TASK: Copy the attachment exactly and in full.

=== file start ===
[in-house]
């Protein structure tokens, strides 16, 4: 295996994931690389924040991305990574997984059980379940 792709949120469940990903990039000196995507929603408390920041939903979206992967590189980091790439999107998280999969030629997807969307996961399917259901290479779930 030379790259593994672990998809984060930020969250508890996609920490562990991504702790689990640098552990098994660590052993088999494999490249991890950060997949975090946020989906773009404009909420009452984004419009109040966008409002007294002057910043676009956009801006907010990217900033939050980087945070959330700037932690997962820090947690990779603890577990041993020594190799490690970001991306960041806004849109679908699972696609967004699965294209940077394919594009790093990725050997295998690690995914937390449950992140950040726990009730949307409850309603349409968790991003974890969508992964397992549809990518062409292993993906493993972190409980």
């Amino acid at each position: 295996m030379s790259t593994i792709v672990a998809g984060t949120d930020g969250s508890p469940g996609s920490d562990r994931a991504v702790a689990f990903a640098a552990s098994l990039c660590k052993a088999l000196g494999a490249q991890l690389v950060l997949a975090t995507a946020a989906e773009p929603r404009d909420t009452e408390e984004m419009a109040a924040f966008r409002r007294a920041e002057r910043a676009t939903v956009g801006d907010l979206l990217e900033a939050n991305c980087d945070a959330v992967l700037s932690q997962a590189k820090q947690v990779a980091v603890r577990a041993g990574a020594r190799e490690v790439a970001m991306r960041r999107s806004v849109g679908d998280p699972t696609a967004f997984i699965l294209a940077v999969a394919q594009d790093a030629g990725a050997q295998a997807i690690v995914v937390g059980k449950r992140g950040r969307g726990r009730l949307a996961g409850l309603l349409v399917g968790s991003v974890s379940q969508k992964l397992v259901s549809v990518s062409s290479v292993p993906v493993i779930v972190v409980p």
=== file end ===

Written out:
[in-house]
């Protein structure tokens, strides 16, 4: 295996994931690389924040991305990574997984059980379940 792709949120469940990903990039000196995507929603408390920041939903979206992967590189980091790439999107998280999969030629997807969307996961399917259901290479779930 030379790259593994672990998809984060930020969250508890996609920490562990991504702790689990640098552990098994660590052993088999494999490249991890950060997949975090946020989906773009404009909420009452984004419009109040966008409002007294002057910043676009956009801006907010990217900033939050980087945070959330700037932690997962820090947690990779603890577990041993020594190799490690970001991306960041806004849109679908699972696609967004699965294209940077394919594009790093990725050997295998690690995914937390449950992140950040726990009730949307409850309603349409968790991003974890969508992964397992549809990518062409292993993906493993972190409980």
């Amino acid at each position: 295996m030379s790259t593994i792709v672990a998809g984060t949120d930020g969250s508890p469940g996609s920490d562990r994931a991504v702790a689990f990903a640098a552990s098994l990039c660590k052993a088999l000196g494999a490249q991890l690389v950060l997949a975090t995507a946020a989906e773009p929603r404009d909420t009452e408390e984004m419009a109040a924040f966008r409002r007294a920041e002057r910043a676009t939903v956009g801006d907010l979206l990217e900033a939050n991305c980087d945070a959330v992967l700037s932690q997962a590189k820090q947690v990779a980091v603890r577990a041993g990574a020594r190799e490690v790439a970001m991306r960041r999107s806004v849109g679908d998280p699972t696609a967004f997984i699965l294209a940077v999969a394919q594009d790093a030629g990725a050997q295998a997807i690690v995914v937390g059980k449950r992140g950040r969307g726990r009730l949307a996961g409850l309603l349409v399917g968790s991003v974890s379940q969508k992964l397992v259901s549809v990518s062409s290479v292993p993906v493993i779930v972190v409980p």